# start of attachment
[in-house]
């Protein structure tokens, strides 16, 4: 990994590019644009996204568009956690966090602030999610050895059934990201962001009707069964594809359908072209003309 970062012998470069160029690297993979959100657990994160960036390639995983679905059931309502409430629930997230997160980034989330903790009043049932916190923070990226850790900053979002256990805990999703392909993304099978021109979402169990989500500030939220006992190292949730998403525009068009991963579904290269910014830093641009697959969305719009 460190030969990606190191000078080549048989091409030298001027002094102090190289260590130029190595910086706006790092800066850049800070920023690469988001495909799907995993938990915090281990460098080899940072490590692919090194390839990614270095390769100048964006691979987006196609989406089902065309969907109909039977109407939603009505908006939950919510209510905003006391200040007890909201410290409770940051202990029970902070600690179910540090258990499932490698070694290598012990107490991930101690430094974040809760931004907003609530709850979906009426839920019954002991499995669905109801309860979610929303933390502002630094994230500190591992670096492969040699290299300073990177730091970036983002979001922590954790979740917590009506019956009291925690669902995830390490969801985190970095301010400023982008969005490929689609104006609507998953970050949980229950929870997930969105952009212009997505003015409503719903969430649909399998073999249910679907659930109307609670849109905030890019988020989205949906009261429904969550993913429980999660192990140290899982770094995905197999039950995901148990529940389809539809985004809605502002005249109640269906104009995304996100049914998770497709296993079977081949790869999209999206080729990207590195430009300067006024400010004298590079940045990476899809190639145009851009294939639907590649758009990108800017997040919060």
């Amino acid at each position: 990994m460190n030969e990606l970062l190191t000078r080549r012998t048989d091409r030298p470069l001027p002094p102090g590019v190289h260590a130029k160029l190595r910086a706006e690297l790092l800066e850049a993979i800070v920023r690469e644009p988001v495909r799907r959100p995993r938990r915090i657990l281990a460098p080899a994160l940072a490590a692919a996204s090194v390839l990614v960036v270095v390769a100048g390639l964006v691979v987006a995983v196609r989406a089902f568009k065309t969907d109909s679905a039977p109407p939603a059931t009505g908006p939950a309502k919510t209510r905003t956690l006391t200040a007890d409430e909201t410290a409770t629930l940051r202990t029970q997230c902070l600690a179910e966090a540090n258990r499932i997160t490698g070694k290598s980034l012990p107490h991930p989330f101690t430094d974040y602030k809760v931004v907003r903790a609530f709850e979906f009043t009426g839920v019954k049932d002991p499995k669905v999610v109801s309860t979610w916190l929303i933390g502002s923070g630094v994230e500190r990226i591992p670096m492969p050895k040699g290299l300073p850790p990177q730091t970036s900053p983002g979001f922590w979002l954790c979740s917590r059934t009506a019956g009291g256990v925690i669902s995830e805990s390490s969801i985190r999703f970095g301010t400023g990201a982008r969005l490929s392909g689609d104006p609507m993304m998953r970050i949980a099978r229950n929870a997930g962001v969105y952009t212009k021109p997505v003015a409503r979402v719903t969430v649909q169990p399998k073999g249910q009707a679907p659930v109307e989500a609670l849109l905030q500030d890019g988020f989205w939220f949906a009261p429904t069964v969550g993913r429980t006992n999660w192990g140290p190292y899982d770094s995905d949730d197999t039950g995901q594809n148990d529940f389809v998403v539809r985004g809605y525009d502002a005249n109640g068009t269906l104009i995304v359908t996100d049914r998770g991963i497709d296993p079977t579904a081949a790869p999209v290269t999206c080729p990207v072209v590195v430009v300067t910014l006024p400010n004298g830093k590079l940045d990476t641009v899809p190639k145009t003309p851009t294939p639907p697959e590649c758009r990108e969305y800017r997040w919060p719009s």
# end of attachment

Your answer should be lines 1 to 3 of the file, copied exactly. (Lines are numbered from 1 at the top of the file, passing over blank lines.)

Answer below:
[in-house]
């Protein structure tokens, strides 16, 4: 990994590019644009996204568009956690966090602030999610050895059934990201962001009707069964594809359908072209003309 970062012998470069160029690297993979959100657990994160960036390639995983679905059931309502409430629930997230997160980034989330903790009043049932916190923070990226850790900053979002256990805990999703392909993304099978021109979402169990989500500030939220006992190292949730998403525009068009991963579904290269910014830093641009697959969305719009 460190030969990606190191000078080549048989091409030298001027002094102090190289260590130029190595910086706006790092800066850049800070920023690469988001495909799907995993938990915090281990460098080899940072490590692919090194390839990614270095390769100048964006691979987006196609989406089902065309969907109909039977109407939603009505908006939950919510209510905003006391200040007890909201410290409770940051202990029970902070600690179910540090258990499932490698070694290598012990107490991930101690430094974040809760931004907003609530709850979906009426839920019954002991499995669905109801309860979610929303933390502002630094994230500190591992670096492969040699290299300073990177730091970036983002979001922590954790979740917590009506019956009291925690669902995830390490969801985190970095301010400023982008969005490929689609104006609507998953970050949980229950929870997930969105952009212009997505003015409503719903969430649909399998073999249910679907659930109307609670849109905030890019988020989205949906009261429904969550993913429980999660192990140290899982770094995905197999039950995901148990529940389809539809985004809605502002005249109640269906104009995304996100049914998770497709296993079977081949790869999209999206080729990207590195430009300067006024400010004298590079940045990476899809190639145009851009294939639907590649758009990108800017997040919060």
């Amino acid at each position: 990994m460190n030969e990606l970062l190191t000078r080549r012998t048989d091409r030298p470069l001027p002094p102090g590019v190289h260590a130029k160029l190595r910086a706006e690297l790092l800066e850049a993979i800070v920023r690469e644009p988001v495909r799907r959100p995993r938990r915090i657990l281990a460098p080899a994160l940072a490590a692919a996204s090194v390839l990614v960036v270095v390769a100048g390639l964006v691979v987006a995983v196609r989406a089902f568009k065309t969907d109909s679905a039977p109407p939603a059931t009505g908006p939950a309502k919510t209510r905003t956690l006391t200040a007890d409430e909201t410290a409770t629930l940051r202990t029970q997230c902070l600690a179910e966090a540090n258990r499932i997160t490698g070694k290598s980034l012990p107490h991930p989330f101690t430094d974040y602030k809760v931004v907003r903790a609530f709850e979906f009043t009426g839920v019954k049932d002991p499995k669905v999610v109801s309860t979610w916190l929303i933390g502002s923070g630094v994230e500190r990226i591992p670096m492969p050895k040699g290299l300073p850790p990177q730091t970036s900053p983002g979001f922590w979002l954790c979740s917590r059934t009506a019956g009291g256990v925690i669902s995830e805990s390490s969801i985190r999703f970095g301010t400023g990201a982008r969005l490929s392909g689609d104006p609507m993304m998953r970050i949980a099978r229950n929870a997930g962001v969105y952009t212009k021109p997505v003015a409503r979402v719903t969430v649909q169990p399998k073999g249910q009707a679907p659930v109307e989500a609670l849109l905030q500030d890019g988020f989205w939220f949906a009261p429904t069964v969550g993913r429980t006992n999660w192990g140290p190292y899982d770094s995905d949730d197999t039950g995901q594809n148990d529940f389809v998403v539809r985004g809605y525009d502002a005249n109640g068009t269906l104009i995304v359908t996100d049914r998770g991963i497709d296993p079977t579904a081949a790869p999209v290269t999206c080729p990207v072209v590195v430009v300067t910014l006024p400010n004298g830093k590079l940045d990476t641009v899809p190639k145009t003309p851009t294939p639907p697959e590649c758009r990108e969305y800017r997040w919060p719009s």